Placing Blame

It's all too easy, and in fact may be human nature for those of us living with chronic illnesses to want to find someone or something to blame. The religious may blame god, or sin, or the devil/demons. But we all try to find something to blame. It could be our doctors, or “big pharma”, or the government and any of the many conspiracies put on blast over and over. We might even blame ourselves.

If I had taken better care of myself when I was younger.

If I hadn't smoked in my 20s.

If I hadn't put off going to the doctor.

But the problem here is that blame is largely ineffective. Some of those things may even be true, but placing the blame accomplishes nothing but negatives. By and large, even if you did contribute to your health problems in some way, most of the chronic illness problems we face are a healthy mixture of genetics meets luck.

So what happens when we get stuck in a loop of blame, trying to pin all our troubles on to someone or some thing? Well in my personal experience with this, a few things happen.

  • You procrastinate taking real and important actions to benefit yourself. You focus on the thing or things that you hold responsible for your misfortune and put yourself in a mindset that breeds a false hope – that if you could hold this person or thing responsible, your issues might go away. This is, obviously, not the case at all.
  • You flood yourself with anger, frustration, and other negative emotions. Our emotional state affects our physical one, and that flood can and will lead to exacerbated symptoms.
  • You avoid doing the one thing that can help you move forward: accepting the situation at face value, and knowing that while you can't change that it happened this way, you CAN change plenty else.

Because we aren't powerless. Every illness comes with varying levels of energy, livability, and hope for cure or remission, but there is always something to be done. Whether it be fighting for future generations, or focusing on our own bucket lists, or searching tirelessly for the right treatment, or just trying to make it to the next happy moment…there's always something we can work on for ourselves.



Recently, I fell victim to the blame mentality. I'm still struggling, which is why I write this out now. When I was in college, around 2007, I started experiencing irregular heart beats, chest pains, shortness of breath, and heart palpitations that were extremely terrifying. When I attempted to find out what was happening I was told by everyone from my mother to ER physicians to my regular doctor that what I was experiencing was anxiety/panic attacks. They were all so adamant and convincing that eventually I accepted this as truth (and grew to self-fulfill the fuck out of that prophecy), that even though I had never before struggled with anxiety or depression, suddenly I was the world's most anxious person to the point that I was hallucinating medical symptoms.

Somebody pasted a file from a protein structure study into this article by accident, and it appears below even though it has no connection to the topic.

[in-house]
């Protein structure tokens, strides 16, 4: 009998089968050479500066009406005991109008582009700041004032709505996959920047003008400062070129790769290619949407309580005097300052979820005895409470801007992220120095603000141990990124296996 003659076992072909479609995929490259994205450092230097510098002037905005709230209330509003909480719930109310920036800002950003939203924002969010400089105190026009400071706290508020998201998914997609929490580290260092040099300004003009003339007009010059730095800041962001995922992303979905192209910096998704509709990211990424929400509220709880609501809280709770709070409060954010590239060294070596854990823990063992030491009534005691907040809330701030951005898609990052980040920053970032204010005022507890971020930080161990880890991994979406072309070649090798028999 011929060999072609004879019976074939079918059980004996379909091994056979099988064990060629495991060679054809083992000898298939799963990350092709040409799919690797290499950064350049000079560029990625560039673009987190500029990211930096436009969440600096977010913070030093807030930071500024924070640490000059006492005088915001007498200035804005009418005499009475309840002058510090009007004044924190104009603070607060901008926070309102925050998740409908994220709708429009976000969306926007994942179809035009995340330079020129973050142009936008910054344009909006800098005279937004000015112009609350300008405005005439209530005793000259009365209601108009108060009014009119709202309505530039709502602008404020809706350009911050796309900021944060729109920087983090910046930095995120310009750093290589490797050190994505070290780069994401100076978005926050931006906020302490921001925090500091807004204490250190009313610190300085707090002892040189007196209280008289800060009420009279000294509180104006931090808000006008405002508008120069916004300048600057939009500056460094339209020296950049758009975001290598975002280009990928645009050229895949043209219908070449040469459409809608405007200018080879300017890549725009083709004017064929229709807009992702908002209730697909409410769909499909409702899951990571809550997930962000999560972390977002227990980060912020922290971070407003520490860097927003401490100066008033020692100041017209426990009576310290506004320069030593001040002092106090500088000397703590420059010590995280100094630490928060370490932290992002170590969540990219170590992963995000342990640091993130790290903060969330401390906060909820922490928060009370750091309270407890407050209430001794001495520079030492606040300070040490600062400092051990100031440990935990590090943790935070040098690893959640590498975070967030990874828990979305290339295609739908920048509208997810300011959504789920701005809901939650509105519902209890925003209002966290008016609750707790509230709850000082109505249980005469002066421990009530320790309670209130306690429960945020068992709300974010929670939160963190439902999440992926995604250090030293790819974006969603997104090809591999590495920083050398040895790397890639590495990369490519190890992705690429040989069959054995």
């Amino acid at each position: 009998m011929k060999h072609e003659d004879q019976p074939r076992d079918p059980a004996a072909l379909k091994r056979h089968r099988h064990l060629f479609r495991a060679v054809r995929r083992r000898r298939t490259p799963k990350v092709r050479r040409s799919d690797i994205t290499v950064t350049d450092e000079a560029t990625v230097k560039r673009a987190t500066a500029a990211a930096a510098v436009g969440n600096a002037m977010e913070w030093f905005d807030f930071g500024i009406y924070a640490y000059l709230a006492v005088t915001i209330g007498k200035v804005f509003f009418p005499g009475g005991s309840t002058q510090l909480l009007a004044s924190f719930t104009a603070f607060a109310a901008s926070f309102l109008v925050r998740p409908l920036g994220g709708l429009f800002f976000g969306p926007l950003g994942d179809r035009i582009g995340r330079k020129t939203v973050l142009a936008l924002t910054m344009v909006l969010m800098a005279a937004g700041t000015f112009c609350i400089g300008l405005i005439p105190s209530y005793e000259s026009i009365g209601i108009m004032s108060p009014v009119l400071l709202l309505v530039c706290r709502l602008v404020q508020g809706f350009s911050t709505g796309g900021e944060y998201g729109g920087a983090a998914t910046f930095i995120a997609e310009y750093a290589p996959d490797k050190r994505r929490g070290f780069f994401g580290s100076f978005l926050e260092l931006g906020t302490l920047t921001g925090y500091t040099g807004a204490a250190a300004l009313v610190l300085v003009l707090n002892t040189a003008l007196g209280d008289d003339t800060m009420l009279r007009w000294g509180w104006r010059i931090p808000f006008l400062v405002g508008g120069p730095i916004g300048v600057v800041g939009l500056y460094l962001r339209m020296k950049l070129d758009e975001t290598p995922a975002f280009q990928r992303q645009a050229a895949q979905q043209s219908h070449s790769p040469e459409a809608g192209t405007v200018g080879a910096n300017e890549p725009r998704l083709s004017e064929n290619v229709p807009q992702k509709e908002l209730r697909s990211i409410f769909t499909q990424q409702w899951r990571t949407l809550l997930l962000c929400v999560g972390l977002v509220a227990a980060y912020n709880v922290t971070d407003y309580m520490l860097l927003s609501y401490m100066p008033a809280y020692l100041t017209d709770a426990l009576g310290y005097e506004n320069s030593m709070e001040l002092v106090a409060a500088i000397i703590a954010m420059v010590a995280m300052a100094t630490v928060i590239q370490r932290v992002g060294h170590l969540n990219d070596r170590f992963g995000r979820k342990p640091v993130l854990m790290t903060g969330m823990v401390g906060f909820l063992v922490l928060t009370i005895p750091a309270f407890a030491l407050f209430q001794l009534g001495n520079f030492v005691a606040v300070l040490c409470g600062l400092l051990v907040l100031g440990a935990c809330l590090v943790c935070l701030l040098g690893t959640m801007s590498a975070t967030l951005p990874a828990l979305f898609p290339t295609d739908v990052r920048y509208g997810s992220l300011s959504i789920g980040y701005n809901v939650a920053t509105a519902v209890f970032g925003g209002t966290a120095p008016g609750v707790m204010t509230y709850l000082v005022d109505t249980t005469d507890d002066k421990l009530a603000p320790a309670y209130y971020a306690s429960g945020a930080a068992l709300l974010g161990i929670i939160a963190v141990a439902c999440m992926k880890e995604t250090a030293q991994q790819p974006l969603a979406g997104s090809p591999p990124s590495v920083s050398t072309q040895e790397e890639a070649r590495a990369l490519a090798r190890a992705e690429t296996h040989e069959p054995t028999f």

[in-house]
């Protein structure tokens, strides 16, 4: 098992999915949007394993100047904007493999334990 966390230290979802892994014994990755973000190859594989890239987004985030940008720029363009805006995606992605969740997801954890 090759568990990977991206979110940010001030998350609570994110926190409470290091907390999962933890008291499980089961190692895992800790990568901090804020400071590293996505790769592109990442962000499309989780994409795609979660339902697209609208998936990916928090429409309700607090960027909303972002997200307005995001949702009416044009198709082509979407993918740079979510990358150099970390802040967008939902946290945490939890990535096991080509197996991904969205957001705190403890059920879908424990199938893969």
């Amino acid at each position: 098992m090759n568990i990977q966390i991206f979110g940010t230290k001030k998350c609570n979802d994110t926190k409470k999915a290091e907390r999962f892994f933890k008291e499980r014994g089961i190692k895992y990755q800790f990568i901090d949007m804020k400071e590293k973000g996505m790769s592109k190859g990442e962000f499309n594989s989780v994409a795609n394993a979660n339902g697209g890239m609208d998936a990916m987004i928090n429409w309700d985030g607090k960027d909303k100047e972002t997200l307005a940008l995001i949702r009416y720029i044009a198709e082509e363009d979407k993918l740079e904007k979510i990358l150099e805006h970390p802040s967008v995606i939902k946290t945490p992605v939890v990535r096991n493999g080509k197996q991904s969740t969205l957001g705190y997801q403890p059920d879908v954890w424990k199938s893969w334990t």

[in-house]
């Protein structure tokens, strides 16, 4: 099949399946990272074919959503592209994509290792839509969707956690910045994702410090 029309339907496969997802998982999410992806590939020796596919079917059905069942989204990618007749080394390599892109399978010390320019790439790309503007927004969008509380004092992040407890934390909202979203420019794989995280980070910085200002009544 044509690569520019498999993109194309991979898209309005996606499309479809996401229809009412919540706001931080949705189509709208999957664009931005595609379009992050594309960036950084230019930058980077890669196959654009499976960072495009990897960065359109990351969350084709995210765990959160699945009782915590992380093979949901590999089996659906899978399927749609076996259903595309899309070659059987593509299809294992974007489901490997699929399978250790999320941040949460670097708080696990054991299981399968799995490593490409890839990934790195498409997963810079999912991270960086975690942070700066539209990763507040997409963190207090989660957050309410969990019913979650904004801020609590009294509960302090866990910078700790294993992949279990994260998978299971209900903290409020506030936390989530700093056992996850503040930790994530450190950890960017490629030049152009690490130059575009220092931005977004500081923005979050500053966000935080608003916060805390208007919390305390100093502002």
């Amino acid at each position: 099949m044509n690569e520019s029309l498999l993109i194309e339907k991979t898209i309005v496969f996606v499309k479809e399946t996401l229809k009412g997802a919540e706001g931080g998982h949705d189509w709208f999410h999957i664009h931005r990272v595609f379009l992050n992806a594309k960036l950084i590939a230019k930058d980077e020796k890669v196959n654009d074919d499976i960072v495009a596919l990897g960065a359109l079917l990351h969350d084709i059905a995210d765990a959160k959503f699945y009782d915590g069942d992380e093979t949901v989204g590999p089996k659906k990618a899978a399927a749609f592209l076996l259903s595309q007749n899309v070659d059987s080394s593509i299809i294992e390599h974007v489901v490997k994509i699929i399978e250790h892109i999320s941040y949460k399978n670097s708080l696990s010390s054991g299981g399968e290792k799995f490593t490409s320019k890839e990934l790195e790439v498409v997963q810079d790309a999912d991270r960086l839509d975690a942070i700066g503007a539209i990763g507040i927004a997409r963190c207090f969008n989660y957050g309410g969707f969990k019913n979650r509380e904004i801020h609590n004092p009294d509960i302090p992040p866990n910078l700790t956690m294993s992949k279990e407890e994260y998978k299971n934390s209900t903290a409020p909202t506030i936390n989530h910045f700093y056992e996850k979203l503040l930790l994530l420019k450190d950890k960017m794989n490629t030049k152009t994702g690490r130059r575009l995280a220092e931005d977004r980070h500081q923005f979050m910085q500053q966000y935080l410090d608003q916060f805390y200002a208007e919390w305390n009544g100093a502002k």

Hmm…well, about that…

It wasn't until just this past year that a doctor actually listened to my concerns and ran the full range of tests to figure out what it was I was experiencing. And he succeeded.

“You aren't crazy, it's very real,” May have been the most validating words ever spoken to me. And then, after thanking him for his unprecedented professionalism and care, the frustration and anger set into my head. I was furious with all the people I came to for help that dismissed me without so much as entertaining my concerns. My concerns were legitimate, and they were ignored.

But even though I still feel like calling them all up and telling them exactly what I was thinking about them in that moment, I have to realize that it won't help or change anything. That doing so will only make me feel guilty for behaving in a way that doesn't suit my character, and won't even do me the service of unburdening me.

I can focus that energy into more productive things, like spreading information about the existence of sexism deeply embedded into the fabric of our health care system, or the massive amounts of misinformation about the correlation between lupus and heart conditions. Hopefully doing so might arm another person with the knowledge to advocate for themselves when faced with the same issues. And that, that might make me feel just a little better.


One response on “Placing Blame

  1. Thank you for this…even though I’m a few months late to the punch.

    I just had this happen to me yesterday. A terrifying experience slapped with an ‘anxiety attack’ label.

    I’ve been in and out of the endocrinologist office and received a referral to a rheumatologist a couple days ago but anxiety attack? I had them all the time when I was younger and this was definitely not a simple attack.

    It has left me incredibly frustrated. This blog post gives me hope. I’m not alone in this.

    Thank you!

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